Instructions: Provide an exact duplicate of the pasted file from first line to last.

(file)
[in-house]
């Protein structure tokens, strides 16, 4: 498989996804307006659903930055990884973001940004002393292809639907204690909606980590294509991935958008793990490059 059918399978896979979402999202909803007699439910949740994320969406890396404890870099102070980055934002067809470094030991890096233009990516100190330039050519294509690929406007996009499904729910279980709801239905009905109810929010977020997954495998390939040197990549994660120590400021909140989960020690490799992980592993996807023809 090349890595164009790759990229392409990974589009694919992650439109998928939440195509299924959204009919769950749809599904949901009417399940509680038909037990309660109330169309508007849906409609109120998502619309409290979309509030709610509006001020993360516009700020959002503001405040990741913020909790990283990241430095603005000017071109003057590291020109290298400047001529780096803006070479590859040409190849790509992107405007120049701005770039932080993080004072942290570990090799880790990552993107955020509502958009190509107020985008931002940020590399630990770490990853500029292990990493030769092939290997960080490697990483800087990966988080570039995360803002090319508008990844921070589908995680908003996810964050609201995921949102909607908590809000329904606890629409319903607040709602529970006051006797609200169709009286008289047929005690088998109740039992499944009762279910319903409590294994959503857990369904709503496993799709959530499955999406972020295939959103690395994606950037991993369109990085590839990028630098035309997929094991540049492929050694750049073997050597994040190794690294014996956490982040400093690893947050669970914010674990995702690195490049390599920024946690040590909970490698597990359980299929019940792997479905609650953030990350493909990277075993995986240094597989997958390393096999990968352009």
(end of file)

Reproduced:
[in-house]
């Protein structure tokens, strides 16, 4: 498989996804307006659903930055990884973001940004002393292809639907204690909606980590294509991935958008793990490059 059918399978896979979402999202909803007699439910949740994320969406890396404890870099102070980055934002067809470094030991890096233009990516100190330039050519294509690929406007996009499904729910279980709801239905009905109810929010977020997954495998390939040197990549994660120590400021909140989960020690490799992980592993996807023809 090349890595164009790759990229392409990974589009694919992650439109998928939440195509299924959204009919769950749809599904949901009417399940509680038909037990309660109330169309508007849906409609109120998502619309409290979309509030709610509006001020993360516009700020959002503001405040990741913020909790990283990241430095603005000017071109003057590291020109290298400047001529780096803006070479590859040409190849790509992107405007120049701005770039932080993080004072942290570990090799880790990552993107955020509502958009190509107020985008931002940020590399630990770490990853500029292990990493030769092939290997960080490697990483800087990966988080570039995360803002090319508008990844921070589908995680908003996810964050609201995921949102909607908590809000329904606890629409319903607040709602529970006051006797609200169709009286008289047929005690088998109740039992499944009762279910319903409590294994959503857990369904709503496993799709959530499955999406972020295939959103690395994606950037991993369109990085590839990028630098035309997929094991540049492929050694750049073997050597994040190794690294014996956490982040400093690893947050669970914010674990995702690195490049390599920024946690040590909970490698597990359980299929019940792997479905609650953030990350493909990277075993995986240094597989997958390393096999990968352009």